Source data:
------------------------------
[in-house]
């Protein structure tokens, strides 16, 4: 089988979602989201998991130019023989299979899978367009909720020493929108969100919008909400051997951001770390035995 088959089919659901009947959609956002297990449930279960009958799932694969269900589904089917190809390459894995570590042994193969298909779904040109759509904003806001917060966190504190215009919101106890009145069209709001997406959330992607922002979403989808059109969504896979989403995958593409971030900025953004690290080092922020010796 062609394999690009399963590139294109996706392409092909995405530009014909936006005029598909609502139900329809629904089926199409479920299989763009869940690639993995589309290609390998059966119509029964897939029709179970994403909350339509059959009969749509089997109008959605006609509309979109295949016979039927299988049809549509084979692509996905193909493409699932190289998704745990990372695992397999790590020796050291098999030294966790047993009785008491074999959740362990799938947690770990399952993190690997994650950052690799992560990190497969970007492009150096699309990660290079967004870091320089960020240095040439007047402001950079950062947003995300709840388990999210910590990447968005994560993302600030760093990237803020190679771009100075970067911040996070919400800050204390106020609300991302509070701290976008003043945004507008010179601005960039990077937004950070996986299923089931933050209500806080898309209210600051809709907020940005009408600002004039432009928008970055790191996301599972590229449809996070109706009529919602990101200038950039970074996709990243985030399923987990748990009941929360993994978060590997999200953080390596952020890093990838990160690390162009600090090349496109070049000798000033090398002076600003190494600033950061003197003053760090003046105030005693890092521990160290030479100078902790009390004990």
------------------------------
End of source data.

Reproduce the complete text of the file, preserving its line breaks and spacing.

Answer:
[in-house]
């Protein structure tokens, strides 16, 4: 089988979602989201998991130019023989299979899978367009909720020493929108969100919008909400051997951001770390035995 088959089919659901009947959609956002297990449930279960009958799932694969269900589904089917190809390459894995570590042994193969298909779904040109759509904003806001917060966190504190215009919101106890009145069209709001997406959330992607922002979403989808059109969504896979989403995958593409971030900025953004690290080092922020010796 062609394999690009399963590139294109996706392409092909995405530009014909936006005029598909609502139900329809629904089926199409479920299989763009869940690639993995589309290609390998059966119509029964897939029709179970994403909350339509059959009969749509089997109008959605006609509309979109295949016979039927299988049809549509084979692509996905193909493409699932190289998704745990990372695992397999790590020796050291098999030294966790047993009785008491074999959740362990799938947690770990399952993190690997994650950052690799992560990190497969970007492009150096699309990660290079967004870091320089960020240095040439007047402001950079950062947003995300709840388990999210910590990447968005994560993302600030760093990237803020190679771009100075970067911040996070919400800050204390106020609300991302509070701290976008003043945004507008010179601005960039990077937004950070996986299923089931933050209500806080898309209210600051809709907020940005009408600002004039432009928008970055790191996301599972590229449809996070109706009529919602990101200038950039970074996709990243985030399923987990748990009941929360993994978060590997999200953080390596952020890093990838990160690390162009600090090349496109070049000798000033090398002076600003190494600033950061003197003053760090003046105030005693890092521990160290030479100078902790009390004990």